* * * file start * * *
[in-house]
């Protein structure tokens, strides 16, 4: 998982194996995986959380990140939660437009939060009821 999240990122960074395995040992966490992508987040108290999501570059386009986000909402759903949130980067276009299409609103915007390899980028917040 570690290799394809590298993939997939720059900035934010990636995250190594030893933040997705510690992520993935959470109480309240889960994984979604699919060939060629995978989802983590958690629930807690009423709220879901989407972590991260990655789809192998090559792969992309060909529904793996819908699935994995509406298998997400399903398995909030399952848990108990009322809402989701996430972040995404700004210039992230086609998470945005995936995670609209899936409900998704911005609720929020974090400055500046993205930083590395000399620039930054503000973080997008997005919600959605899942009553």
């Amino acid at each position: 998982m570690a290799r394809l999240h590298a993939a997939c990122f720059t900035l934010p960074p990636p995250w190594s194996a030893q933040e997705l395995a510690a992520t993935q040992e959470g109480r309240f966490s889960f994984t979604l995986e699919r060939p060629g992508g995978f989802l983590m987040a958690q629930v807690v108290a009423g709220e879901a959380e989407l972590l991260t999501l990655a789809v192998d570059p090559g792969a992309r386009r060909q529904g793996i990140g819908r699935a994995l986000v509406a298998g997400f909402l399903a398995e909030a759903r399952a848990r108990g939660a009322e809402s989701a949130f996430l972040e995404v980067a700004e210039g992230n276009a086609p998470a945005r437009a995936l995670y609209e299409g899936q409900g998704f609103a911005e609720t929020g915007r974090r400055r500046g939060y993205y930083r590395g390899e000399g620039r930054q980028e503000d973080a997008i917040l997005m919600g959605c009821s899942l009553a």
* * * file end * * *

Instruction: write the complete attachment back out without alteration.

[in-house]
């Protein structure tokens, strides 16, 4: 998982194996995986959380990140939660437009939060009821 999240990122960074395995040992966490992508987040108290999501570059386009986000909402759903949130980067276009299409609103915007390899980028917040 570690290799394809590298993939997939720059900035934010990636995250190594030893933040997705510690992520993935959470109480309240889960994984979604699919060939060629995978989802983590958690629930807690009423709220879901989407972590991260990655789809192998090559792969992309060909529904793996819908699935994995509406298998997400399903398995909030399952848990108990009322809402989701996430972040995404700004210039992230086609998470945005995936995670609209899936409900998704911005609720929020974090400055500046993205930083590395000399620039930054503000973080997008997005919600959605899942009553």
């Amino acid at each position: 998982m570690a290799r394809l999240h590298a993939a997939c990122f720059t900035l934010p960074p990636p995250w190594s194996a030893q933040e997705l395995a510690a992520t993935q040992e959470g109480r309240f966490s889960f994984t979604l995986e699919r060939p060629g992508g995978f989802l983590m987040a958690q629930v807690v108290a009423g709220e879901a959380e989407l972590l991260t999501l990655a789809v192998d570059p090559g792969a992309r386009r060909q529904g793996i990140g819908r699935a994995l986000v509406a298998g997400f909402l399903a398995e909030a759903r399952a848990r108990g939660a009322e809402s989701a949130f996430l972040e995404v980067a700004e210039g992230n276009a086609p998470a945005r437009a995936l995670y609209e299409g899936q409900g998704f609103a911005e609720t929020g915007r974090r400055r500046g939060y993205y930083r590395g390899e000399g620039r930054q980028e503000d973080a997008i917040l997005m919600g959605c009821s899942l009553a």